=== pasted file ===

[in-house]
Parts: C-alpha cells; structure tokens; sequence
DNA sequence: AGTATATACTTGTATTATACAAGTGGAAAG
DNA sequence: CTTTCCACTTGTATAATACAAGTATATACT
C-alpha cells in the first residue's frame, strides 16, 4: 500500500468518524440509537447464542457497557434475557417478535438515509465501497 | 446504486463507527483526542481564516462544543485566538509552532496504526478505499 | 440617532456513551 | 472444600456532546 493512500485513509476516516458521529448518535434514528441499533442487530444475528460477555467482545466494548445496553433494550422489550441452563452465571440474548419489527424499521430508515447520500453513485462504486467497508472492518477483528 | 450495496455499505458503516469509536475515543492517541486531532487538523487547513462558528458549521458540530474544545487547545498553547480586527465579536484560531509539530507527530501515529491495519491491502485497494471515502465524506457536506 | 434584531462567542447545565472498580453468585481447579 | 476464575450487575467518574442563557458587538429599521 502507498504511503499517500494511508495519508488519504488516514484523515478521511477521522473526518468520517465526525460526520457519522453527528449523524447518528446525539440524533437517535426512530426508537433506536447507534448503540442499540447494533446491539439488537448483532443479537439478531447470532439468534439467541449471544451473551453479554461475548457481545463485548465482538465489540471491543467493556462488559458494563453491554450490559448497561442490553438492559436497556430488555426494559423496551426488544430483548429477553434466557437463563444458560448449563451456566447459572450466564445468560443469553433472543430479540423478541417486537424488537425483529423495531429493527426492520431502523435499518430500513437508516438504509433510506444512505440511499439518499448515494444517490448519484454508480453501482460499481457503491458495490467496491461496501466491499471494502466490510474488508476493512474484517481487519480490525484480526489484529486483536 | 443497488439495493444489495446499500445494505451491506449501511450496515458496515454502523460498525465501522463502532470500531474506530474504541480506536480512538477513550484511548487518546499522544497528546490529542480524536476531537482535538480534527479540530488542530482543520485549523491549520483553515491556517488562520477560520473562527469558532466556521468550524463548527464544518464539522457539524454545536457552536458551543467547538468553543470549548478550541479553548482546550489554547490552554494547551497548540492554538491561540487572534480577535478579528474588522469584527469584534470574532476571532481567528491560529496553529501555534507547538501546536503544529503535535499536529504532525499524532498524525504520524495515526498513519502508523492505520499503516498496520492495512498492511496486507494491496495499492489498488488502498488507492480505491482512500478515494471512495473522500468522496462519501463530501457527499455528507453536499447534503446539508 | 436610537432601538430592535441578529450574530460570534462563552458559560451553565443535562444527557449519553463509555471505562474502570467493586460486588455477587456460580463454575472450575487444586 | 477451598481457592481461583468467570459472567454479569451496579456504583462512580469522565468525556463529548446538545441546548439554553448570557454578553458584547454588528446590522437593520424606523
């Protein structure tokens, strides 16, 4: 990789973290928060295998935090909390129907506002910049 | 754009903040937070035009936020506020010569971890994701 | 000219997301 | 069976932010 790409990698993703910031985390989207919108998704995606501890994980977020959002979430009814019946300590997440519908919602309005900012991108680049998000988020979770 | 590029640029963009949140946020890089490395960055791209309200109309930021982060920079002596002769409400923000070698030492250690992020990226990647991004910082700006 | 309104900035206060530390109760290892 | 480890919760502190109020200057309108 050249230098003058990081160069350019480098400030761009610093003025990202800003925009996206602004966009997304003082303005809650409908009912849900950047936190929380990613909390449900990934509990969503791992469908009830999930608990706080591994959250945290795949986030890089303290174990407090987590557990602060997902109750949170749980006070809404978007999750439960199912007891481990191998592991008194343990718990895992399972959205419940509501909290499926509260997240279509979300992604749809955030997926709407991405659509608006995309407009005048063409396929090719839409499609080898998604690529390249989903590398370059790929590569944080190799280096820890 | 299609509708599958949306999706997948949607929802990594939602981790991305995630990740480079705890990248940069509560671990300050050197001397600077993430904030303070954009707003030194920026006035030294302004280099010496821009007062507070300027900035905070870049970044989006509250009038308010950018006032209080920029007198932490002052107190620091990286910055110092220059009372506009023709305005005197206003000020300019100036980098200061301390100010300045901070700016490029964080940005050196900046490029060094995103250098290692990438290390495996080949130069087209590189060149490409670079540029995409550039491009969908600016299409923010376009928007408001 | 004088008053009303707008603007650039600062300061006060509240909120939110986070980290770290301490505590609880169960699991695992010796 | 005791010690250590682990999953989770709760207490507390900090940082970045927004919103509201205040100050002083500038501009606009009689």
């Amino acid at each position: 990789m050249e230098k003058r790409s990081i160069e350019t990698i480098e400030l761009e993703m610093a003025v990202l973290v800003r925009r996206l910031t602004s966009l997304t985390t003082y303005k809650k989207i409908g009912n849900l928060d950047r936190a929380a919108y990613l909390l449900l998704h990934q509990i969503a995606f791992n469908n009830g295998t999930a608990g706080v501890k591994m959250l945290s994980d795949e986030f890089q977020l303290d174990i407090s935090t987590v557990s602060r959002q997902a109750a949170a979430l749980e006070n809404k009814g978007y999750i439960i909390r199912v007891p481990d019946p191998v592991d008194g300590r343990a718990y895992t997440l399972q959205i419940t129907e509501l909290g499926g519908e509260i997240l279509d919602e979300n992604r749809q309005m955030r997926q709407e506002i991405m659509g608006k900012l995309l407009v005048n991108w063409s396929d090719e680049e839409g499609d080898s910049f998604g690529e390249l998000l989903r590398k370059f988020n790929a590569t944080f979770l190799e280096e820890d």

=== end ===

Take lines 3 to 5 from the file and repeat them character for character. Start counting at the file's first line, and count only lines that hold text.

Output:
DNA sequence: AGTATATACTTGTATTATACAAGTGGAAAG
DNA sequence: CTTTCCACTTGTATAATACAAGTATATACT
C-alpha cells in the first residue's frame, strides 16, 4: 500500500468518524440509537447464542457497557434475557417478535438515509465501497 | 446504486463507527483526542481564516462544543485566538509552532496504526478505499 | 440617532456513551 | 472444600456532546 493512500485513509476516516458521529448518535434514528441499533442487530444475528460477555467482545466494548445496553433494550422489550441452563452465571440474548419489527424499521430508515447520500453513485462504486467497508472492518477483528 | 450495496455499505458503516469509536475515543492517541486531532487538523487547513462558528458549521458540530474544545487547545498553547480586527465579536484560531509539530507527530501515529491495519491491502485497494471515502465524506457536506 | 434584531462567542447545565472498580453468585481447579 | 476464575450487575467518574442563557458587538429599521 502507498504511503499517500494511508495519508488519504488516514484523515478521511477521522473526518468520517465526525460526520457519522453527528449523524447518528446525539440524533437517535426512530426508537433506536447507534448503540442499540447494533446491539439488537448483532443479537439478531447470532439468534439467541449471544451473551453479554461475548457481545463485548465482538465489540471491543467493556462488559458494563453491554450490559448497561442490553438492559436497556430488555426494559423496551426488544430483548429477553434466557437463563444458560448449563451456566447459572450466564445468560443469553433472543430479540423478541417486537424488537425483529423495531429493527426492520431502523435499518430500513437508516438504509433510506444512505440511499439518499448515494444517490448519484454508480453501482460499481457503491458495490467496491461496501466491499471494502466490510474488508476493512474484517481487519480490525484480526489484529486483536 | 443497488439495493444489495446499500445494505451491506449501511450496515458496515454502523460498525465501522463502532470500531474506530474504541480506536480512538477513550484511548487518546499522544497528546490529542480524536476531537482535538480534527479540530488542530482543520485549523491549520483553515491556517488562520477560520473562527469558532466556521468550524463548527464544518464539522457539524454545536457552536458551543467547538468553543470549548478550541479553548482546550489554547490552554494547551497548540492554538491561540487572534480577535478579528474588522469584527469584534470574532476571532481567528491560529496553529501555534507547538501546536503544529503535535499536529504532525499524532498524525504520524495515526498513519502508523492505520499503516498496520492495512498492511496486507494491496495499492489498488488502498488507492480505491482512500478515494471512495473522500468522496462519501463530501457527499455528507453536499447534503446539508 | 436610537432601538430592535441578529450574530460570534462563552458559560451553565443535562444527557449519553463509555471505562474502570467493586460486588455477587456460580463454575472450575487444586 | 477451598481457592481461583468467570459472567454479569451496579456504583462512580469522565468525556463529548446538545441546548439554553448570557454578553458584547454588528446590522437593520424606523